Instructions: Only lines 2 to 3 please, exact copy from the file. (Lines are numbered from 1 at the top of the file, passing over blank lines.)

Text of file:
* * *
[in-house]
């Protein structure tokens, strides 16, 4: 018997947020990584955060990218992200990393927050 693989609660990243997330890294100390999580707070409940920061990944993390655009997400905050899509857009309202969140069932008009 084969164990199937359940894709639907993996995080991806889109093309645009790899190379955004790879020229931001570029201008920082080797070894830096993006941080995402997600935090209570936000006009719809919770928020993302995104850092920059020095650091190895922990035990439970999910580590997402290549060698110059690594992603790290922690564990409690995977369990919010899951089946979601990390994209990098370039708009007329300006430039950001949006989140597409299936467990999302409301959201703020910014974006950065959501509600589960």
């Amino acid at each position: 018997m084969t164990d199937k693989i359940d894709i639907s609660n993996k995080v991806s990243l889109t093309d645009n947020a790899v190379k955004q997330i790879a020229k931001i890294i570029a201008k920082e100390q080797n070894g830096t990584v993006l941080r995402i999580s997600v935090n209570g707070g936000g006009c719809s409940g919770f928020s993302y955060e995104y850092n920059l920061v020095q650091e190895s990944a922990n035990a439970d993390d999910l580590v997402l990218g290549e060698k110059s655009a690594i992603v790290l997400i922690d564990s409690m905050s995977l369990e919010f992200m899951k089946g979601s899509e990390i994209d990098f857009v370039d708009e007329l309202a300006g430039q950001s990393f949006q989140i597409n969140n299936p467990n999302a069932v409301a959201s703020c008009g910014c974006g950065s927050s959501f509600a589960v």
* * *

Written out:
């Protein structure tokens, strides 16, 4: 018997947020990584955060990218992200990393927050 693989609660990243997330890294100390999580707070409940920061990944993390655009997400905050899509857009309202969140069932008009 084969164990199937359940894709639907993996995080991806889109093309645009790899190379955004790879020229931001570029201008920082080797070894830096993006941080995402997600935090209570936000006009719809919770928020993302995104850092920059020095650091190895922990035990439970999910580590997402290549060698110059690594992603790290922690564990409690995977369990919010899951089946979601990390994209990098370039708009007329300006430039950001949006989140597409299936467990999302409301959201703020910014974006950065959501509600589960």
């Amino acid at each position: 018997m084969t164990d199937k693989i359940d894709i639907s609660n993996k995080v991806s990243l889109t093309d645009n947020a790899v190379k955004q997330i790879a020229k931001i890294i570029a201008k920082e100390q080797n070894g830096t990584v993006l941080r995402i999580s997600v935090n209570g707070g936000g006009c719809s409940g919770f928020s993302y955060e995104y850092n920059l920061v020095q650091e190895s990944a922990n035990a439970d993390d999910l580590v997402l990218g290549e060698k110059s655009a690594i992603v790290l997400i922690d564990s409690m905050s995977l369990e919010f992200m899951k089946g979601s899509e990390i994209d990098f857009v370039d708009e007329l309202a300006g430039q950001s990393f949006q989140i597409n969140n299936p467990n999302a069932v409301a959201s703020c008009g910014c974006g950065s927050s959501f509600a589960v």